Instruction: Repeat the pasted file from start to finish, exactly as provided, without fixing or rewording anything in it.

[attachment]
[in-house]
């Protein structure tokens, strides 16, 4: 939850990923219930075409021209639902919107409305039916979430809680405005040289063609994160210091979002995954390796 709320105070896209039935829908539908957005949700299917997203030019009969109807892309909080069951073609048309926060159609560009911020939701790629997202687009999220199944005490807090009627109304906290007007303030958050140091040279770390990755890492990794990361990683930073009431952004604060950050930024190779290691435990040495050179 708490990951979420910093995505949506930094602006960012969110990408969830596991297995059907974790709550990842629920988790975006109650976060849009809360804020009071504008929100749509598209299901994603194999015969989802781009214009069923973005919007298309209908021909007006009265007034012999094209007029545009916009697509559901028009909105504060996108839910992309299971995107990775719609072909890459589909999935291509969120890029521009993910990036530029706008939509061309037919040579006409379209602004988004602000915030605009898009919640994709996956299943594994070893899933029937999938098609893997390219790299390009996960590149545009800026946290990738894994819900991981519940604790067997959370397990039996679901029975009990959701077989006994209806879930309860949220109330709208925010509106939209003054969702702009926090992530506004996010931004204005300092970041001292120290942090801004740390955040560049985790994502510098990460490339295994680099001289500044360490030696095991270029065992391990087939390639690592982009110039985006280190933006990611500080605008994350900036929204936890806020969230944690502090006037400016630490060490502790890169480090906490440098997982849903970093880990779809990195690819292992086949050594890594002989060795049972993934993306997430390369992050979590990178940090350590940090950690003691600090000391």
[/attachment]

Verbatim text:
[in-house]
């Protein structure tokens, strides 16, 4: 939850990923219930075409021209639902919107409305039916979430809680405005040289063609994160210091979002995954390796 709320105070896209039935829908539908957005949700299917997203030019009969109807892309909080069951073609048309926060159609560009911020939701790629997202687009999220199944005490807090009627109304906290007007303030958050140091040279770390990755890492990794990361990683930073009431952004604060950050930024190779290691435990040495050179 708490990951979420910093995505949506930094602006960012969110990408969830596991297995059907974790709550990842629920988790975006109650976060849009809360804020009071504008929100749509598209299901994603194999015969989802781009214009069923973005919007298309209908021909007006009265007034012999094209007029545009916009697509559901028009909105504060996108839910992309299971995107990775719609072909890459589909999935291509969120890029521009993910990036530029706008939509061309037919040579006409379209602004988004602000915030605009898009919640994709996956299943594994070893899933029937999938098609893997390219790299390009996960590149545009800026946290990738894994819900991981519940604790067997959370397990039996679901029975009990959701077989006994209806879930309860949220109330709208925010509106939209003054969702702009926090992530506004996010931004204005300092970041001292120290942090801004740390955040560049985790994502510098990460490339295994680099001289500044360490030696095991270029065992391990087939390639690592982009110039985006280190933006990611500080605008994350900036929204936890806020969230944690502090006037400016630490060490502790890169480090906490440098997982849903970093880990779809990195690819292992086949050594890594002989060795049972993934993306997430390369992050979590990178940090350590940090950690003691600090000391």